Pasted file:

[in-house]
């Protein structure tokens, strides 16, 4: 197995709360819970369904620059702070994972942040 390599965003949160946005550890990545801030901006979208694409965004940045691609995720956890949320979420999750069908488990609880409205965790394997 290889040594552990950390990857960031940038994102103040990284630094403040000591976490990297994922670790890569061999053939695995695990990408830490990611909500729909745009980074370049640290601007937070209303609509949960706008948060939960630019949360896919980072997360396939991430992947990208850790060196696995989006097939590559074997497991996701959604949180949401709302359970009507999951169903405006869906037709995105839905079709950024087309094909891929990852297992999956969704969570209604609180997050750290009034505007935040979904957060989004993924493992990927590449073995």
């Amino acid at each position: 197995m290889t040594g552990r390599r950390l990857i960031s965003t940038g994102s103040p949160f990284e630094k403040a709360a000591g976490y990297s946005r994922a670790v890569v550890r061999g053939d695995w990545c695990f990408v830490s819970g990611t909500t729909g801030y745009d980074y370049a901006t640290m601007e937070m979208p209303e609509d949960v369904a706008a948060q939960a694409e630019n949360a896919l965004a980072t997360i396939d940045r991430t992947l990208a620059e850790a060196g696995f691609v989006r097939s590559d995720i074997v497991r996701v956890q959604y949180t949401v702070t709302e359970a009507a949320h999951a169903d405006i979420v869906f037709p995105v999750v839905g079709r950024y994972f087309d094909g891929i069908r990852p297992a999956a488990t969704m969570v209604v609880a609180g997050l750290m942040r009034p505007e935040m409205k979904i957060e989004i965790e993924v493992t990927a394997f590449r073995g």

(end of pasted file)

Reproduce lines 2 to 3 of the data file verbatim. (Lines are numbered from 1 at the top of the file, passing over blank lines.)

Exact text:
């Protein structure tokens, strides 16, 4: 197995709360819970369904620059702070994972942040 390599965003949160946005550890990545801030901006979208694409965004940045691609995720956890949320979420999750069908488990609880409205965790394997 290889040594552990950390990857960031940038994102103040990284630094403040000591976490990297994922670790890569061999053939695995695990990408830490990611909500729909745009980074370049640290601007937070209303609509949960706008948060939960630019949360896919980072997360396939991430992947990208850790060196696995989006097939590559074997497991996701959604949180949401709302359970009507999951169903405006869906037709995105839905079709950024087309094909891929990852297992999956969704969570209604609180997050750290009034505007935040979904957060989004993924493992990927590449073995």
């Amino acid at each position: 197995m290889t040594g552990r390599r950390l990857i960031s965003t940038g994102s103040p949160f990284e630094k403040a709360a000591g976490y990297s946005r994922a670790v890569v550890r061999g053939d695995w990545c695990f990408v830490s819970g990611t909500t729909g801030y745009d980074y370049a901006t640290m601007e937070m979208p209303e609509d949960v369904a706008a948060q939960a694409e630019n949360a896919l965004a980072t997360i396939d940045r991430t992947l990208a620059e850790a060196g696995f691609v989006r097939s590559d995720i074997v497991r996701v956890q959604y949180t949401v702070t709302e359970a009507a949320h999951a169903d405006i979420v869906f037709p995105v999750v839905g079709r950024y994972f087309d094909g891929i069908r990852p297992a999956a488990t969704m969570v209604v609880a609180g997050l750290m942040r009034p505007e935040m409205k979904i957060e989004i965790e993924v493992t990927a394997f590449r073995g």